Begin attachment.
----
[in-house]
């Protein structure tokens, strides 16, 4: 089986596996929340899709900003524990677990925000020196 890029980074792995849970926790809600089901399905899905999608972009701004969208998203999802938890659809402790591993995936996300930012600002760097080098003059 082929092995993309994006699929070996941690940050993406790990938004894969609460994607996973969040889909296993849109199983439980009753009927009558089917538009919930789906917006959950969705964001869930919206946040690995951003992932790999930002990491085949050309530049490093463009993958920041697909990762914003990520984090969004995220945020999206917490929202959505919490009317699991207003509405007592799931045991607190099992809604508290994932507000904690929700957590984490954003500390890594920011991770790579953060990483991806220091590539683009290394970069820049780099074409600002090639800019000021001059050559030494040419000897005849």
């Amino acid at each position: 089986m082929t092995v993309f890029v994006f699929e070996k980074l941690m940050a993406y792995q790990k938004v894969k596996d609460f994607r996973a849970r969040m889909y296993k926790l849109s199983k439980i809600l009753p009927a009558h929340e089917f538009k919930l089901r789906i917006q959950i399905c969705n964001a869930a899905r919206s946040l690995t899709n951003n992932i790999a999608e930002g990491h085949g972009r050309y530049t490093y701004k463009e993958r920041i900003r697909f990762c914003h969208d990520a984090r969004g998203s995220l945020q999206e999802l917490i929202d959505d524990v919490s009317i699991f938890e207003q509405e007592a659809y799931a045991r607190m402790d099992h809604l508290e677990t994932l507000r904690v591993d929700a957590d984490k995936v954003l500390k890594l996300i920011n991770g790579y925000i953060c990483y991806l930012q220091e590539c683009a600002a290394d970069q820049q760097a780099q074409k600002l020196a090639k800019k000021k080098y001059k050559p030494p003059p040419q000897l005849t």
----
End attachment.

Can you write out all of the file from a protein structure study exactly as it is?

[in-house]
């Protein structure tokens, strides 16, 4: 089986596996929340899709900003524990677990925000020196 890029980074792995849970926790809600089901399905899905999608972009701004969208998203999802938890659809402790591993995936996300930012600002760097080098003059 082929092995993309994006699929070996941690940050993406790990938004894969609460994607996973969040889909296993849109199983439980009753009927009558089917538009919930789906917006959950969705964001869930919206946040690995951003992932790999930002990491085949050309530049490093463009993958920041697909990762914003990520984090969004995220945020999206917490929202959505919490009317699991207003509405007592799931045991607190099992809604508290994932507000904690929700957590984490954003500390890594920011991770790579953060990483991806220091590539683009290394970069820049780099074409600002090639800019000021001059050559030494040419000897005849």
């Amino acid at each position: 089986m082929t092995v993309f890029v994006f699929e070996k980074l941690m940050a993406y792995q790990k938004v894969k596996d609460f994607r996973a849970r969040m889909y296993k926790l849109s199983k439980i809600l009753p009927a009558h929340e089917f538009k919930l089901r789906i917006q959950i399905c969705n964001a869930a899905r919206s946040l690995t899709n951003n992932i790999a999608e930002g990491h085949g972009r050309y530049t490093y701004k463009e993958r920041i900003r697909f990762c914003h969208d990520a984090r969004g998203s995220l945020q999206e999802l917490i929202d959505d524990v919490s009317i699991f938890e207003q509405e007592a659809y799931a045991r607190m402790d099992h809604l508290e677990t994932l507000r904690v591993d929700a957590d984490k995936v954003l500390k890594l996300i920011n991770g790579y925000i953060c990483y991806l930012q220091e590539c683009a600002a290394d970069q820049q760097a780099q074409k600002l020196a090639k800019k000021k080098y001059k050559p030494p003059p040419q000897l005849t």